A night to finally celebrate: McLouth Class of 2020 now officially graduates
It happened more than two months later than any of the 33 members of the McLouth High School Class of 2020 could have imagined, but those classmates now officially are MHS alumni.
McLouth USD 342 officially held commencement exercises Saturday at Stan Braksick Sports Complex on a night when various speakers uttered a common theme: be kind.
Class president Katie Kuglin gave an emotional welcome early in the ceremony to the crowd, which sat on blankets and lawn chairs on the football field.
“It’s definitely not the ceremony we’re used to, but we’re here, together and it is really great to see you all,” Kuglin said, her voice trembling as she fought back tears. “The last couple months have been quite the ride, and I don’t even want to get into all of that. Just toss it over there and forget about it now.”
Kuglin paused a few times to collect herself before continuing on with the welcome.
“As a society, I’ve noticed, … were’ not as kind to each other as we used to be,” she said, again taking a long pause. “I just want to say thank you everybody for being here today and to everyone who has been a part of my high school career, been a part of my life. You have no idea how much I appreciate you.
“You’ve all been a part of our lives in some way and helped us along this journey and we all are incredibly thankful for what you’ve done for us.”
Kuglin wrapped up her speech by stressing the importance of kindness.
“The little quote I have in here, because I don’t think I’m gonna get through this you guys, ‘your true worth is determined by how much more you give in value than you take in payment,’” she said. “So for me, guys, be generous, be considerate and be kind to one another because there will always be people out there who need it, even if you don’t know it.”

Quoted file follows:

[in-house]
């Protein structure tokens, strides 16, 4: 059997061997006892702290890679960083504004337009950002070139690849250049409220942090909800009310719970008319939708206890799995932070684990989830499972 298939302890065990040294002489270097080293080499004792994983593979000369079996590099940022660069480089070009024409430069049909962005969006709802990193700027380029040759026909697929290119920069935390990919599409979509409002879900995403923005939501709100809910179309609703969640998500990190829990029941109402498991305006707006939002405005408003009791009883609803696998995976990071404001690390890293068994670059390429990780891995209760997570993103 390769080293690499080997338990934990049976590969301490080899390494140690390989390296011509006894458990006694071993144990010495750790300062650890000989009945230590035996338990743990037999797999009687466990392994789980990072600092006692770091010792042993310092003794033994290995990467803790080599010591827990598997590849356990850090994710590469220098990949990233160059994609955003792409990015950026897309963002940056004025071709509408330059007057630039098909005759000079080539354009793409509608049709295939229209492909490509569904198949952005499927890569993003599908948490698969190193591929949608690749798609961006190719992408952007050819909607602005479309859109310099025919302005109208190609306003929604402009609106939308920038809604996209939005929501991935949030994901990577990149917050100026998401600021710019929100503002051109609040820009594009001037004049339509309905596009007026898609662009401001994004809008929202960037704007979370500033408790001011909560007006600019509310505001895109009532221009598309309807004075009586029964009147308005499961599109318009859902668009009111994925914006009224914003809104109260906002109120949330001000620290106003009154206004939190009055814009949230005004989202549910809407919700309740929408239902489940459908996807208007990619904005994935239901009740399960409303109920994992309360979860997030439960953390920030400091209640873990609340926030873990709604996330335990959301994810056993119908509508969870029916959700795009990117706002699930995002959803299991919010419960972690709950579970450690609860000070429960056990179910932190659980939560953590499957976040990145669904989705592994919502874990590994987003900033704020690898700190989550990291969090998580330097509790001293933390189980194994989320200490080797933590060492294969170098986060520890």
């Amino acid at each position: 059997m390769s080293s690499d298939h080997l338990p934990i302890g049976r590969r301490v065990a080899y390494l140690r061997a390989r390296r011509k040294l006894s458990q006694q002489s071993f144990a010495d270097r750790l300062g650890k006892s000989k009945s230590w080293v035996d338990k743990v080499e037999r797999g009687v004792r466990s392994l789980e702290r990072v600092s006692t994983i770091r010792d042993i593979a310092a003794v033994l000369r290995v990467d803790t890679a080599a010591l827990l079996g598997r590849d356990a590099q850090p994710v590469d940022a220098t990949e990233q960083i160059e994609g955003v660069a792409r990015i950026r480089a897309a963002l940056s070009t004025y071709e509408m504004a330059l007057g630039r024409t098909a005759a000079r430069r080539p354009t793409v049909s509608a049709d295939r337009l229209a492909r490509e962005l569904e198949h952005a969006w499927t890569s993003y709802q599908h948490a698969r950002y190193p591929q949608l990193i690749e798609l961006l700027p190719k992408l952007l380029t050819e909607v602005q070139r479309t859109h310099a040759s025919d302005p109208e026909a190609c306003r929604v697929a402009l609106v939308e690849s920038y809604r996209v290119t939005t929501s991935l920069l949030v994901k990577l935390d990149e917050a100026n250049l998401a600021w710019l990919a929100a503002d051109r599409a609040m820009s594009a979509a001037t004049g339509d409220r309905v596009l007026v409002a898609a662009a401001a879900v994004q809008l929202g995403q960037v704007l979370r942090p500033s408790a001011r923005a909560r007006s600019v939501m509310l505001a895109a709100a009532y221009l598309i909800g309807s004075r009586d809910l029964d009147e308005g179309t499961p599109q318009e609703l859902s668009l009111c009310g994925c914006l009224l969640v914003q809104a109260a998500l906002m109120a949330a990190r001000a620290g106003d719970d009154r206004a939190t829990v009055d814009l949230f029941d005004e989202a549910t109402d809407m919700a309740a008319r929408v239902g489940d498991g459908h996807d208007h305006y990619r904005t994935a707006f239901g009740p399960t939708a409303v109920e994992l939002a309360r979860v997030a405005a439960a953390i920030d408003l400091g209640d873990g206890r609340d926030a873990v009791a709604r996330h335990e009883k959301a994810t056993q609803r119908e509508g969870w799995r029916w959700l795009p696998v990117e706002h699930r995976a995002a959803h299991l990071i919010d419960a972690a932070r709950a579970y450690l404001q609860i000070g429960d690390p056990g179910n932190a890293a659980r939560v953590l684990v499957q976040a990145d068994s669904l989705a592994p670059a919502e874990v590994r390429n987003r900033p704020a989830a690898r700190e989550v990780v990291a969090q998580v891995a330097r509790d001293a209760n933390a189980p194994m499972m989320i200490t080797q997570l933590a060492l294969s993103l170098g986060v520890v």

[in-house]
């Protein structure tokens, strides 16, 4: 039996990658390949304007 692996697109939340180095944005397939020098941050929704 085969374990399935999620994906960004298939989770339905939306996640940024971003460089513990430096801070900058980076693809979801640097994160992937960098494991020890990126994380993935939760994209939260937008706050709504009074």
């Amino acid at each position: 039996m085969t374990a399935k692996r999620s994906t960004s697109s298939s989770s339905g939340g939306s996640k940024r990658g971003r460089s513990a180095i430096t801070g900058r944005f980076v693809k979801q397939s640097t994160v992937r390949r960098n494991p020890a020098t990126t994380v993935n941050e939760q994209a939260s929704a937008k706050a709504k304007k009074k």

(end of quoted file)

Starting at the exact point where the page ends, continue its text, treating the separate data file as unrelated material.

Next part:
Graduation opened a few minutes earlier with class members, donning purple caps and gowns, making their way across the stadium track and then filed into north end of the stands as the MHS band performed “Pomp and Circumstance.”
MHS principal Janna Davis opened the ceremony reflecting on the unprecedented end to the graduates’ high school careers while offering some words of wisdom.
“We travel less and we worry more,” Davis said. “But the upside, is that it’s given us an opportunity to adapt, to problem-solve, to be more patient and understanding, and to persevere.”
She noted that graduating from high school can bring about newfound anxiety, but newfound excitement as well.
“But pandemic or not, change is inevitable,” Davis said, “Graduates, change is OK. You’re not expected to have all of the answers right now, or ever. Choose a direction and see where it takes you.”
She also challenged the Class of 2020 to provide some welcomed change.
“Know that you can be the change that our community, our country and our world needs,” Davis said. “Not today, not tomorrow, but your high school graduation certainly is a good step.”
After Kuglin’s welcome came speeches from this years co-valedictorians, Levi Thomas, Dakota Schupp and Elisabeth Funk.
Thomas took a humorous approach to his speech. He described how he was dreading the thought of putting a speech together.
“Add on to that, the fact that I know I’ll have family who have traveled across the state to hear this currently unwritten speech, it’s terrifying,” Thomas said.